Midwest winters

Discussion in 'Coop & Run - Design, Construction, & Maintenance' started by zippitydooda, Jul 1, 2010.

  1. zippitydooda

    zippitydooda Songster

    Apr 23, 2010
    Ottawa, Ohio
    I am converting a building into a coop. At the present time, it is frame & plywood construction. We have brutally cold winters, and am looking for advice on how to keep my hens warm enough during below freezing (-20F). I am willing to insulate the building, but am not sure if that would be a problem during our hot & humid summers.

    Please give me some input! I am at a total loss. [​IMG]

  2. Andi

    Andi Songster

    Insulating isn't an issue in the Summer because insulation insulates against heat as well. Your big concern for both Winter and Summer is ventilation. You want to make sure that the moisture doesn't build up inside and create respiratory issues with the birds. The birds will add to the moisture level simply by exhaling. If you keep water in there, that will add to it.

    You should consider breeds that can handle the climate conditions and save yourself a lot of headaches. If breeds that aren't as hardy in your climate are where your passion is, then you'll need to invest a bit more in their coop/run situation. There are breeds that will do just fine in unheated coops.

    For me the issue wasn't the birds (because I got breeds that will do fine). My problem was figuring out how to do it so when I collected eggs that they hadn't froze and burst, as well as keeping the water thawed.

    I discovered there have been many threads of others experiences already on here on the subject. Try doing some searches for topics. That way you'll get a chance to see all the different ideas that others have come up with.

    Best of luck!
    Last edited: Jul 1, 2010
  3. Sir Birdaholic

    Sir Birdaholic Night Knight

    Hang heatlamps about 2' off of the floor. Most of the heat will rise to the roosts, & if they get too cold, they can snuggle underneath the lamp.
  4. My hens live in a converted tack room in the barn. It is pretty cold in there. Last winter the thermometer broke because it was so cold. I hung a heat lamp over the perches and left it on 24/7. If they got cold while out in the yard, they came in and warmed themselves during the day. On really cold nights I put a small heater in the coop. It was nice and toasty then.
  5. Hugerat

    Hugerat In the Brooder

    May 14, 2010
    You can also get thermostat devices for plug in items that would turn on your heat lamp only if the temp went below 30, 20 whatever you choose. The biggest concern for heat lamps is fire, makes sure you mount is safely.
  6. ChickenToes

    ChickenToes Songster

    May 14, 2008
    NE Wisconsin
    I insulated the coop after the first winter, frostbitten toes and combs are not fun to deal with. Along with insulation I also use the deep litter method. Good ventilation is a must, especially in winter!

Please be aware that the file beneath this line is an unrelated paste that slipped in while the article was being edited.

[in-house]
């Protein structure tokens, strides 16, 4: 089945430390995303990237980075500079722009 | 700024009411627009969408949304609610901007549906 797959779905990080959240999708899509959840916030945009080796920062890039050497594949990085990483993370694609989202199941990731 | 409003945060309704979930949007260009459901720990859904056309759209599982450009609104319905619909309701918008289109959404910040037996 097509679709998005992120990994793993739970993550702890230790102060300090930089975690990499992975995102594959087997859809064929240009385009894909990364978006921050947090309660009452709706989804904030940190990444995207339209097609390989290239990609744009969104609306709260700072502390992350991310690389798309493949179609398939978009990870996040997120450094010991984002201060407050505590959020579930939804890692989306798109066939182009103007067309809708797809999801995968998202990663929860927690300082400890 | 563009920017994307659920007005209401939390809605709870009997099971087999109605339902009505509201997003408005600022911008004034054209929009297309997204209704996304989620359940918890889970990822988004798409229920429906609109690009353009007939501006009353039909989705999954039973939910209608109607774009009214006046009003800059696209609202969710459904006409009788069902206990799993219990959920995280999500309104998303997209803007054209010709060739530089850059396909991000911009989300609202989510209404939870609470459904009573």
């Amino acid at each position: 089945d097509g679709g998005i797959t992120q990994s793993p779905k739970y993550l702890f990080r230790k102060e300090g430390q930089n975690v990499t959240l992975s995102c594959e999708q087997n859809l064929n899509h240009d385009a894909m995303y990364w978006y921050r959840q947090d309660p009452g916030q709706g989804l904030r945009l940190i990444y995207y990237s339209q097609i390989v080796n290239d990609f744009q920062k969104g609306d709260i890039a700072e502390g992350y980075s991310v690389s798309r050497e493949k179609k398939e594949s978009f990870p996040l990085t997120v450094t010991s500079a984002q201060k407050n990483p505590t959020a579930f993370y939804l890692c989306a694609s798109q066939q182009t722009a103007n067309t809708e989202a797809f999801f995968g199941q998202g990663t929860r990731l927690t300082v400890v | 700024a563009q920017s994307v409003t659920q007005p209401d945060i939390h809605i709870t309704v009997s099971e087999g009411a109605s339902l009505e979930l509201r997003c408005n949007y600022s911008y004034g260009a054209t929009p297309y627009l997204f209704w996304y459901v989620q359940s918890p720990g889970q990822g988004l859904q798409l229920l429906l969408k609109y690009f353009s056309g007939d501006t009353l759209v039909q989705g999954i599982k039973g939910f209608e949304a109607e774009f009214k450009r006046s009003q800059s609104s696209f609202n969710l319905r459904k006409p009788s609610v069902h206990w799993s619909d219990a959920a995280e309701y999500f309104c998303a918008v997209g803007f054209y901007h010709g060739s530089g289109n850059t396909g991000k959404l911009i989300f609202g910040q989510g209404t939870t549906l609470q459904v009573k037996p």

7. patandchickens

    patandchickens Flock Mistress

    Apr 20, 2007
    Ontario, Canada
    See my "cold coop" page, link in .sig below, for a bunch about this. There are LOTS of things you can do to create a not-too-cold coop.

    I second the recommendation to select breeds intelligently, preferably avoiding single-combed breeds (or at least avoiding things with *large* single combs).

    Insulate. It would only cause problems in summertime IF you have radically insufficient ventilation, which you won't right? [​IMG], so, no problem.

    Do make sure you have amply-sufficient WINTER-type ventilation built into the coop too. (See my ventilation page for more detail). The quickest way to get frostbite isn't severe cold, it's mild cold plus humid air (which is what you get with a too-tight underventilated coop).

    If you end up in a situation where you have to add heat (heat lamp or whatever) I highly recommend arranging it so you are heating only a small enclosed part (e.g. roost area) of a well-insulated coop.

    Good luck, have fun,


  8. zippitydooda

    zippitydooda Songster

    Apr 23, 2010
    Ottawa, Ohio
    Thanks everyone for your QUICK replies! We have 4 week old Buff Orps, Australorps & Barred Rocks. There are 15 birds total. The building doesnt have any windows (yet), but I'm planning on one, possibly 2. That should help during the summer months. The building has 2 parts to it, and the back half has loads of ventilation. I'm planning on having a screen door that can close off between the two sections. The building doesn't have electricity at this point. It is close enough for extension cords, but would prefer to just build the coop right to start with. I have a guy coming to see what needs to be done to get power to the building.

    Do any of you recommend using automated waterers? Benefits? Drawbacks?

    Also, since my girls will be on the hefty side, what dimensions should their nesting boxes be? And how many should there be for 15 girlies?

    I need to get going on the coop right away as the girls are almost grown out of the brooder. I put them in a run during the day to stretch, and they seem happy to be in the brooder at night. They are not completely feathered yet, but almost. The tops of their heads, backs & fannies still have fluff. I would expect they will be ready in 2 weeks or so.....ahhhhhhhhhhh need ... to.....hurry.........

  9. bald k9

    bald k9 Songster

    Sep 5, 2009
    Rural Edwardsville
    Hello I am new to chickens but from my worries ,I have found that chickens are very tough ,I have an 8x10 old shed with no insulation, and have to keep the doors open in the winter because the chickens keep this space warm, I live in central illinois and I did not lose one chicken last year, ,but i agree about ventilation, I find it best to keep venting up higher than the roost, just my 2cents,
  10. Andi

    Andi Songster

BackYard Chickens is proudly sponsored by